Friday, November 3, 2017

Chatterjee on women, monks, and coverture

In 2016, Indrani Chatterjee, University of Texas at Austin, published "Women, Monastic Commerce, and Coverture in Eastern India circa 1600-1800 CE" in Modern Asian Studies 50:1, 175-2016. Here's the abstract:
This article argues that economic histories of the transition to colonial economics
in the eighteenth century have overlooked the infrastructural investments that
wives and widows made in networks of monastic commerce. Illustrative examples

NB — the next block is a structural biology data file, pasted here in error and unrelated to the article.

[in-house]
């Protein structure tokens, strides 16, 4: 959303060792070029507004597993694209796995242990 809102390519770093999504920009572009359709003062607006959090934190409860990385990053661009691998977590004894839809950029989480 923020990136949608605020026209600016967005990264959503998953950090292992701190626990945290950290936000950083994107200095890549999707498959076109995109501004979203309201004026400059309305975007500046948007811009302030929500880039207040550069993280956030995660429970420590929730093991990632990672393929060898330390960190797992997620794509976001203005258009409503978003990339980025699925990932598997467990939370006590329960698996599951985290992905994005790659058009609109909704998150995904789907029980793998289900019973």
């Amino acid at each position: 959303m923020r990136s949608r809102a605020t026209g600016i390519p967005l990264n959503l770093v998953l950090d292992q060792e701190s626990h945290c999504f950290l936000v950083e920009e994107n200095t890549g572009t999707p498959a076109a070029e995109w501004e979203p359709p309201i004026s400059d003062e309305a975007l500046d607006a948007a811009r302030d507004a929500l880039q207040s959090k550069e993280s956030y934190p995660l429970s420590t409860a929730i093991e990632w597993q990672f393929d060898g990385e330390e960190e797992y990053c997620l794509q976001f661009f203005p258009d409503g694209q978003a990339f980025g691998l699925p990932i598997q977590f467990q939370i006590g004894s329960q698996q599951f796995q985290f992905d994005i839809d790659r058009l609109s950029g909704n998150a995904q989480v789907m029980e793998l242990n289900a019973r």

from late eighteenth-century records suggest that these networks competed with
the commercial networks operated by private traders serving the English East
India Company at the end of the eighteenth century. The latter prevailed. The
results were the establishment of coverture and wardship laws interpellated
from British common law courts into Company revenue policies, the demolition
of buildings. and the relocation of the markets that were attached to many of
the buildings women had sponsored. Together, these historical processes made
women’s commercial presence invisible to future scholars.

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